It’s not even sales effectiveness (at least, as “sales effectiveness” is generically defined). It’s more specific than that.
It’s the sales performance gap.
This is the (vastly misunderstood) delta that separates the top 20% of your sales force from everyone else, creating a performance bell curve that looks like this:
This divide wreaks havoc on your ability to make your number, your cost of sale, rep turnover, and even your job tenure as a sales leader.
And here’s the big kick in the pants …
Across most sales organizations, this gap is actually getting wider, not smaller.
The average percentage of B2B sales teams attaining full quota is gradually shrinking each year:
Despite this, annual quotas continue to increase from year to year (7.5% per year for the last two years, according to Sibson Consulting).
Ask yourself: Do you expect next year’s number to be bigger, smaller, or about the same?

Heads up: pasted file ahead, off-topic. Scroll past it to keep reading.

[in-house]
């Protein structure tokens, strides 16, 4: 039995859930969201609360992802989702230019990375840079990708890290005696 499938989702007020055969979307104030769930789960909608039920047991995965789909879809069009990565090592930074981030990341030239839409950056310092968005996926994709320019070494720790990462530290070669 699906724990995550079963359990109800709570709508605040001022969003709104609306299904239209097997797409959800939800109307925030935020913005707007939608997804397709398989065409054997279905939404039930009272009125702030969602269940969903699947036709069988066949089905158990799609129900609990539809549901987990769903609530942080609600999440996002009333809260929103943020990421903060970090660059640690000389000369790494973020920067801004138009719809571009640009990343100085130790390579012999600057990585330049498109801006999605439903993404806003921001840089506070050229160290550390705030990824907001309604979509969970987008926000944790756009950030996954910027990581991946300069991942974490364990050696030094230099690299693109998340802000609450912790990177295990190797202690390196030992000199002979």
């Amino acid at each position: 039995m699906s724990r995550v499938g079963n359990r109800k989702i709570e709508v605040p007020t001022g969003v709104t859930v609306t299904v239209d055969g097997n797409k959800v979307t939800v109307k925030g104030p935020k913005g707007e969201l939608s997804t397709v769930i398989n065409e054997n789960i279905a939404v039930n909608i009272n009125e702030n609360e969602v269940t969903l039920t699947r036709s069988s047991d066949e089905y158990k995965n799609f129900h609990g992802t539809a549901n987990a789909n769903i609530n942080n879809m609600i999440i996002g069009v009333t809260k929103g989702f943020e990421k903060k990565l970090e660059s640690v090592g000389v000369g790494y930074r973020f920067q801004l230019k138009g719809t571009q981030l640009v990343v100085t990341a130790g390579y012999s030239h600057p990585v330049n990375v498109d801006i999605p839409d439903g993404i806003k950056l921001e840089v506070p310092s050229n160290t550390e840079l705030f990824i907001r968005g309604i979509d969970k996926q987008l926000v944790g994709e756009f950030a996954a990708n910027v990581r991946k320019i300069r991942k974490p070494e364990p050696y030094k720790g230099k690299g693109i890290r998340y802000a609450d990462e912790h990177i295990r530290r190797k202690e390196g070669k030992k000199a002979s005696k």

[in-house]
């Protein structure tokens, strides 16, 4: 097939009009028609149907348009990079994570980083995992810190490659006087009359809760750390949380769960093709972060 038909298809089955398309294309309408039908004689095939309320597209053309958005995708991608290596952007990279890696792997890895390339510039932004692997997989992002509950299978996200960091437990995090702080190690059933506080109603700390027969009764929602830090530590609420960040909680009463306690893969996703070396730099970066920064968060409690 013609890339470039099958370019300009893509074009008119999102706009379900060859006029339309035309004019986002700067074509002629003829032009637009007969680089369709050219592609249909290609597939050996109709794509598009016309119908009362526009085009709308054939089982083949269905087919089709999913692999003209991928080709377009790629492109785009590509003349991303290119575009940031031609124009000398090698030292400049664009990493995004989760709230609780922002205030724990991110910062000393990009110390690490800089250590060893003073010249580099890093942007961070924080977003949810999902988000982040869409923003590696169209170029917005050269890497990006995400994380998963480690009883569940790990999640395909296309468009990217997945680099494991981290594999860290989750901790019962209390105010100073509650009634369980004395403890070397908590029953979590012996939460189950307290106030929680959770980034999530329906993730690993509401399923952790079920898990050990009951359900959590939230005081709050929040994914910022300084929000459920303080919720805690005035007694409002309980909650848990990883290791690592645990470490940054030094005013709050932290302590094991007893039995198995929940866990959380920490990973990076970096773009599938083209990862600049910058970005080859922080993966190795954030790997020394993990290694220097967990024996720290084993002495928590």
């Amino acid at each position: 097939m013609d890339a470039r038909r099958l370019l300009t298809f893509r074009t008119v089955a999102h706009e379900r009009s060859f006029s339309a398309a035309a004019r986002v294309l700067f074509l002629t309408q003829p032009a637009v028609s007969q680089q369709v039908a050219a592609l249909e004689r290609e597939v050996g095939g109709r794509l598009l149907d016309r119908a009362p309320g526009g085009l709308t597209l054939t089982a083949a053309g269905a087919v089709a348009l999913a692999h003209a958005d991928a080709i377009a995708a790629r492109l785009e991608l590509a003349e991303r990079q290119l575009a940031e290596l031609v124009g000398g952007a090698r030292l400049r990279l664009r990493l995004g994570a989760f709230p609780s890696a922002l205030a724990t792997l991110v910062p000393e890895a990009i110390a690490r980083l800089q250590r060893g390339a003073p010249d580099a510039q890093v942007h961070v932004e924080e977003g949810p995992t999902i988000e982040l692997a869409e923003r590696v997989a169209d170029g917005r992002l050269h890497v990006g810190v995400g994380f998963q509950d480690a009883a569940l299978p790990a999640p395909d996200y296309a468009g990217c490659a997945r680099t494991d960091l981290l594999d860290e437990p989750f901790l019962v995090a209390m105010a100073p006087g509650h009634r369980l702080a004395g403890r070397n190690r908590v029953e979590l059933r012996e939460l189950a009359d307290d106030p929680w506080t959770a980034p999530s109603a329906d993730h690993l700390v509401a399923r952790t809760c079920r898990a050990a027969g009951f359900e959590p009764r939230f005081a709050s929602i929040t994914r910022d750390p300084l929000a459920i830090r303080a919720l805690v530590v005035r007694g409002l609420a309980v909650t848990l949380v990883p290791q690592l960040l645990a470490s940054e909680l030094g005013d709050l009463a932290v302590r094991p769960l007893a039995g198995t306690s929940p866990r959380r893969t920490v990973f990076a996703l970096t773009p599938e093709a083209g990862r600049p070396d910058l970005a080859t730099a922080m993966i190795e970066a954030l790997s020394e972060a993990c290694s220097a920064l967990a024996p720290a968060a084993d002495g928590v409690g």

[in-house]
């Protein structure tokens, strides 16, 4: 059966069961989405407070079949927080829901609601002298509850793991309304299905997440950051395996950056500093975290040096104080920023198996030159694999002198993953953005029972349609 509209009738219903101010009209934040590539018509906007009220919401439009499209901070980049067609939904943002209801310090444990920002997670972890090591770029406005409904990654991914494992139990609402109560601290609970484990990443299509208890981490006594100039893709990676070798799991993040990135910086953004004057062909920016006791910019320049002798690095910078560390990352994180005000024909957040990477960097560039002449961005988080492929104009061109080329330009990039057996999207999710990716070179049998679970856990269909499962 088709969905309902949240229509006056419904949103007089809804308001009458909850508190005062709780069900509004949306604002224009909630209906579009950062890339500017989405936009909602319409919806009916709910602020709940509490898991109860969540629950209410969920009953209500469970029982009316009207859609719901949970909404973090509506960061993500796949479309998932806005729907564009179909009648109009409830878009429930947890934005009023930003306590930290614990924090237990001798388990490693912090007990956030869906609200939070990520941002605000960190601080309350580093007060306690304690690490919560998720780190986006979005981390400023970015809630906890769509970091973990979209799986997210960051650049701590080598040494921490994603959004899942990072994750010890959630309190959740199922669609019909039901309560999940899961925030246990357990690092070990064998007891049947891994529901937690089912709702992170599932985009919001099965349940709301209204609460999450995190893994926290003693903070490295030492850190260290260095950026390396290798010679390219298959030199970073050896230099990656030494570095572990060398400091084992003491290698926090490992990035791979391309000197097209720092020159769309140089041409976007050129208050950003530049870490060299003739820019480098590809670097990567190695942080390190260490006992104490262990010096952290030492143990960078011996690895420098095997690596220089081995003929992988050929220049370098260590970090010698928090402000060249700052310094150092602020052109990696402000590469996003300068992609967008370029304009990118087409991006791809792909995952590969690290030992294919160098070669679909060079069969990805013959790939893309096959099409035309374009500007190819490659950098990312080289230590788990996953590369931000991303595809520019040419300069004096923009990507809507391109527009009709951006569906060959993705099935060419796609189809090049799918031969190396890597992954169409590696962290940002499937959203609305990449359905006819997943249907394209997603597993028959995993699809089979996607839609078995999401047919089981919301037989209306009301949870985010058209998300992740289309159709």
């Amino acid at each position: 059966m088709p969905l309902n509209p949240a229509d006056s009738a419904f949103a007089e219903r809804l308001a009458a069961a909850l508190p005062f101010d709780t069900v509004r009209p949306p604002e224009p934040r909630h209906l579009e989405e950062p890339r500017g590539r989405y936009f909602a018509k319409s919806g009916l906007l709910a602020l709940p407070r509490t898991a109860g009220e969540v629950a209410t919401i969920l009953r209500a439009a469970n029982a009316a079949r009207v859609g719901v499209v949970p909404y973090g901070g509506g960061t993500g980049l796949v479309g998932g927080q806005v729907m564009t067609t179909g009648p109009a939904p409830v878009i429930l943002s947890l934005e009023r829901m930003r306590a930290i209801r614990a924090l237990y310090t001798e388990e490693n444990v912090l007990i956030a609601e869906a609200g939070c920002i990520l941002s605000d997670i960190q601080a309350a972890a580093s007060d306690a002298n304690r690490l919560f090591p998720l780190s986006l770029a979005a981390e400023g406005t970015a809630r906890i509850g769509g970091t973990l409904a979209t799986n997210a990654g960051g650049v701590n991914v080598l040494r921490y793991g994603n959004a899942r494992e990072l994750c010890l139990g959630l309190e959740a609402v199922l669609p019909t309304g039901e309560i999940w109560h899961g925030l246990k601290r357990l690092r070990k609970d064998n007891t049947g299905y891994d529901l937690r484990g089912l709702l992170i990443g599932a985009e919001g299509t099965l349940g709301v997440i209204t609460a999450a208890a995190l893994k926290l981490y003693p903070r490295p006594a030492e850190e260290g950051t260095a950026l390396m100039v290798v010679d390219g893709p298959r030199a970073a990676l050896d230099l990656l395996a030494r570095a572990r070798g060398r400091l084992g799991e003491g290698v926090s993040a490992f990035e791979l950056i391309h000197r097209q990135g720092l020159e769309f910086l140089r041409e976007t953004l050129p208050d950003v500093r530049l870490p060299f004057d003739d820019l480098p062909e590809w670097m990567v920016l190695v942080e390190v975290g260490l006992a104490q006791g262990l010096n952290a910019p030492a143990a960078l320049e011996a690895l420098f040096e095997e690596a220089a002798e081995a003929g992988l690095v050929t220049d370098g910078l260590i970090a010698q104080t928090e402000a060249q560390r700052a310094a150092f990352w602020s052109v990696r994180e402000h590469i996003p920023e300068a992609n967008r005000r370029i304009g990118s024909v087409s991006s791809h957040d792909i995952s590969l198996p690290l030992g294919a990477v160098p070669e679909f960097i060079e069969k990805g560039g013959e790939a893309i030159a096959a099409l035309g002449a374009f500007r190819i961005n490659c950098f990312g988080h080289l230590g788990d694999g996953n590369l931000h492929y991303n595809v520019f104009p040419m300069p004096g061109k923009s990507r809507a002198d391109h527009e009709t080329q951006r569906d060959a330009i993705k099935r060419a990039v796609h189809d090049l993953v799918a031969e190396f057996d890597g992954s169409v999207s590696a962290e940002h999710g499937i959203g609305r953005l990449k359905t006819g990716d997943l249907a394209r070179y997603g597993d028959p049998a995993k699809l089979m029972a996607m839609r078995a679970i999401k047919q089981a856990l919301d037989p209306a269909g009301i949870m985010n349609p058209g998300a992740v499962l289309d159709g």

Here’s What This “Gap” Is Costing You
This delta between performance echelons has some pretty horrific costs when you examine it more closely.
Opportunity Cost: Hundreds of Lost Deals
The fact that most of your sales force is performing at a “B level” (which is usually around 80% of quota) means hundreds of qualified opportunities are poured into the pipeline but fail to materialize into revenue.
These are all deals that could have closed, should have closed, but didn’t.
Think about the volume of qualified deals that would close if every rep that makes up your “middle of the pack” had just a 5% higher close rate?
As someone with a vested interest in ensuring leads eventually close, thinking about this makes my stomach churn.
Your Cost of Revenue Soars
Middle of the pack performers, of course, do close deals. But they have to wade their way through many more lost deals than star performers before they finally get a win.
And the deals they do win have longer sales cycles and smaller average values.
These factors combined drive up your cost of revenue. More leads are required to get smaller deals over a delayed period of time.
Rep Turnover: The Gap Creates the Dreaded Revolving Door